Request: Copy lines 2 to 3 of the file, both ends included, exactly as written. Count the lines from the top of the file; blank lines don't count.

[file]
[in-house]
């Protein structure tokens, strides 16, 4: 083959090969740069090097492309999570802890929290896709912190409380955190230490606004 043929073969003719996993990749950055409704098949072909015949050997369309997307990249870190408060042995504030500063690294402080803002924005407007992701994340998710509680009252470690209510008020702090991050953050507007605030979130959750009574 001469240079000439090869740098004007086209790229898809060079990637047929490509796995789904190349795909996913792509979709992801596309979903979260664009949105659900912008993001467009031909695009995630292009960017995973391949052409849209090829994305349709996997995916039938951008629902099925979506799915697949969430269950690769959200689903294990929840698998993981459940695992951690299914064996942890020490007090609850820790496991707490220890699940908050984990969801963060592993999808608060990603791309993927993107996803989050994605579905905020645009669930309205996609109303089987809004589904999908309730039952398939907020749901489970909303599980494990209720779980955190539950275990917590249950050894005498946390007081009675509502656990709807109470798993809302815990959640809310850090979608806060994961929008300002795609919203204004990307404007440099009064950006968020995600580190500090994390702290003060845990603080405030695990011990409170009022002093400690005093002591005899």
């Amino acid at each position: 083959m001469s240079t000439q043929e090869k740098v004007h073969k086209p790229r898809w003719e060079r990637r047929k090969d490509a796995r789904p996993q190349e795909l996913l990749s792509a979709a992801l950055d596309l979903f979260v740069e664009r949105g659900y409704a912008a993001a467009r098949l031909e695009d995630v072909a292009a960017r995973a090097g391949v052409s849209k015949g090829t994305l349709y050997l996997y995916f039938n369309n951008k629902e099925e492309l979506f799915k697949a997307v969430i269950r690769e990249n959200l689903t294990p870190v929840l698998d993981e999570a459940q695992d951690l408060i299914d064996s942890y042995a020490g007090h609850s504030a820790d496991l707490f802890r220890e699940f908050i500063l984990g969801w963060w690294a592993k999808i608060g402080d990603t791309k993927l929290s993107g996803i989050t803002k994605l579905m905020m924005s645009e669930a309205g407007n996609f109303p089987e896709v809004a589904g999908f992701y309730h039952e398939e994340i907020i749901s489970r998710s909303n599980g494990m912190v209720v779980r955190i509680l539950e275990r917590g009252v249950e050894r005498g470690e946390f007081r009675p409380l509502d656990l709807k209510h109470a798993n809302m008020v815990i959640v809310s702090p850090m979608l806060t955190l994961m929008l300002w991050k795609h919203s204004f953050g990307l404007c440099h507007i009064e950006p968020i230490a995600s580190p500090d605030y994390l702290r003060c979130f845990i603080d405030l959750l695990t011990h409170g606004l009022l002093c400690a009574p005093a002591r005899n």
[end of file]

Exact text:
């Protein structure tokens, strides 16, 4: 083959090969740069090097492309999570802890929290896709912190409380955190230490606004 043929073969003719996993990749950055409704098949072909015949050997369309997307990249870190408060042995504030500063690294402080803002924005407007992701994340998710509680009252470690209510008020702090991050953050507007605030979130959750009574 001469240079000439090869740098004007086209790229898809060079990637047929490509796995789904190349795909996913792509979709992801596309979903979260664009949105659900912008993001467009031909695009995630292009960017995973391949052409849209090829994305349709996997995916039938951008629902099925979506799915697949969430269950690769959200689903294990929840698998993981459940695992951690299914064996942890020490007090609850820790496991707490220890699940908050984990969801963060592993999808608060990603791309993927993107996803989050994605579905905020645009669930309205996609109303089987809004589904999908309730039952398939907020749901489970909303599980494990209720779980955190539950275990917590249950050894005498946390007081009675509502656990709807109470798993809302815990959640809310850090979608806060994961929008300002795609919203204004990307404007440099009064950006968020995600580190500090994390702290003060845990603080405030695990011990409170009022002093400690005093002591005899």
């Amino acid at each position: 083959m001469s240079t000439q043929e090869k740098v004007h073969k086209p790229r898809w003719e060079r990637r047929k090969d490509a796995r789904p996993q190349e795909l996913l990749s792509a979709a992801l950055d596309l979903f979260v740069e664009r949105g659900y409704a912008a993001a467009r098949l031909e695009d995630v072909a292009a960017r995973a090097g391949v052409s849209k015949g090829t994305l349709y050997l996997y995916f039938n369309n951008k629902e099925e492309l979506f799915k697949a997307v969430i269950r690769e990249n959200l689903t294990p870190v929840l698998d993981e999570a459940q695992d951690l408060i299914d064996s942890y042995a020490g007090h609850s504030a820790d496991l707490f802890r220890e699940f908050i500063l984990g969801w963060w690294a592993k999808i608060g402080d990603t791309k993927l929290s993107g996803i989050t803002k994605l579905m905020m924005s645009e669930a309205g407007n996609f109303p089987e896709v809004a589904g999908f992701y309730h039952e398939e994340i907020i749901s489970r998710s909303n599980g494990m912190v209720v779980r955190i509680l539950e275990r917590g009252v249950e050894r005498g470690e946390f007081r009675p409380l509502d656990l709807k209510h109470a798993n809302m008020v815990i959640v809310s702090p850090m979608l806060t955190l994961m929008l300002w991050k795609h919203s204004f953050g990307l404007c440099h507007i009064e950006p968020i230490a995600s580190p500090d605030y994390l702290r003060c979130f845990i603080d405030l959750l695990t011990h409170g606004l009022l002093c400690a009574p005093a002591r005899n």